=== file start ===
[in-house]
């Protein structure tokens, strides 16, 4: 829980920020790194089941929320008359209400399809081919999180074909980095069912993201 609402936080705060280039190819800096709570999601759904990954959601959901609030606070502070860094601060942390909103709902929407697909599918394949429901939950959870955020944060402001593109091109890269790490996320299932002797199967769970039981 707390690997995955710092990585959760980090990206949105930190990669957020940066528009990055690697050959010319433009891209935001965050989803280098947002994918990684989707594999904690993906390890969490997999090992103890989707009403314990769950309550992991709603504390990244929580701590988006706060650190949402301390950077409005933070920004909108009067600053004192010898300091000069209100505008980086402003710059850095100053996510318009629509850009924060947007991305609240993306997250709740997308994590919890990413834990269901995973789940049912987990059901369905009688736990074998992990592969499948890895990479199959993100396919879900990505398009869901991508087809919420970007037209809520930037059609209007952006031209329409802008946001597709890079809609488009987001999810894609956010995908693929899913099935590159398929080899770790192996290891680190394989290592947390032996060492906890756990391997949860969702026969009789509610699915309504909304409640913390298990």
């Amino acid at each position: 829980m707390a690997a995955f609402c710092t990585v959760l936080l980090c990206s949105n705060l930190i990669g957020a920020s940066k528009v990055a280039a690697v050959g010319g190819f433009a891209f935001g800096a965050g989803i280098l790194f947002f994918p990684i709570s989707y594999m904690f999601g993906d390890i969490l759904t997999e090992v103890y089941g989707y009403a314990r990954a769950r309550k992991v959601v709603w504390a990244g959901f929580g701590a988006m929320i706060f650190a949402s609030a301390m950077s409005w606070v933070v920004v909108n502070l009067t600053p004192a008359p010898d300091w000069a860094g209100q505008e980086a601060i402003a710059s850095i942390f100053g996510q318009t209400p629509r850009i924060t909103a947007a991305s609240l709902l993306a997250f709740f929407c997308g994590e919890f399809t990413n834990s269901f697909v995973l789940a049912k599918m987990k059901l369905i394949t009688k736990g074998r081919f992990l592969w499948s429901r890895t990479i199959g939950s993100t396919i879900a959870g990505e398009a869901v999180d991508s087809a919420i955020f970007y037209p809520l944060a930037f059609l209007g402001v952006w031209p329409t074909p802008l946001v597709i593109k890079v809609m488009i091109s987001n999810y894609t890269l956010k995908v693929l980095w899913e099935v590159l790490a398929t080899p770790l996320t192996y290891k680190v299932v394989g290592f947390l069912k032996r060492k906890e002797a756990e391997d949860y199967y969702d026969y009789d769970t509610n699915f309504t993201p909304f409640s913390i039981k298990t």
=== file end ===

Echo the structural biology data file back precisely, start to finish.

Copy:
[in-house]
């Protein structure tokens, strides 16, 4: 829980920020790194089941929320008359209400399809081919999180074909980095069912993201 609402936080705060280039190819800096709570999601759904990954959601959901609030606070502070860094601060942390909103709902929407697909599918394949429901939950959870955020944060402001593109091109890269790490996320299932002797199967769970039981 707390690997995955710092990585959760980090990206949105930190990669957020940066528009990055690697050959010319433009891209935001965050989803280098947002994918990684989707594999904690993906390890969490997999090992103890989707009403314990769950309550992991709603504390990244929580701590988006706060650190949402301390950077409005933070920004909108009067600053004192010898300091000069209100505008980086402003710059850095100053996510318009629509850009924060947007991305609240993306997250709740997308994590919890990413834990269901995973789940049912987990059901369905009688736990074998992990592969499948890895990479199959993100396919879900990505398009869901991508087809919420970007037209809520930037059609209007952006031209329409802008946001597709890079809609488009987001999810894609956010995908693929899913099935590159398929080899770790192996290891680190394989290592947390032996060492906890756990391997949860969702026969009789509610699915309504909304409640913390298990």
């Amino acid at each position: 829980m707390a690997a995955f609402c710092t990585v959760l936080l980090c990206s949105n705060l930190i990669g957020a920020s940066k528009v990055a280039a690697v050959g010319g190819f433009a891209f935001g800096a965050g989803i280098l790194f947002f994918p990684i709570s989707y594999m904690f999601g993906d390890i969490l759904t997999e090992v103890y089941g989707y009403a314990r990954a769950r309550k992991v959601v709603w504390a990244g959901f929580g701590a988006m929320i706060f650190a949402s609030a301390m950077s409005w606070v933070v920004v909108n502070l009067t600053p004192a008359p010898d300091w000069a860094g209100q505008e980086a601060i402003a710059s850095i942390f100053g996510q318009t209400p629509r850009i924060t909103a947007a991305s609240l709902l993306a997250f709740f929407c997308g994590e919890f399809t990413n834990s269901f697909v995973l789940a049912k599918m987990k059901l369905i394949t009688k736990g074998r081919f992990l592969w499948s429901r890895t990479i199959g939950s993100t396919i879900a959870g990505e398009a869901v999180d991508s087809a919420i955020f970007y037209p809520l944060a930037f059609l209007g402001v952006w031209p329409t074909p802008l946001v597709i593109k890079v809609m488009i091109s987001n999810y894609t890269l956010k995908v693929l980095w899913e099935v590159l790490a398929t080899p770790l996320t192996y290891k680190v299932v394989g290592f947390l069912k032996r060492k906890e002797a756990e391997d949860y199967y969702d026969y009789d769970t509610n699915f309504t993201p909304f409640s913390i039981k298990t």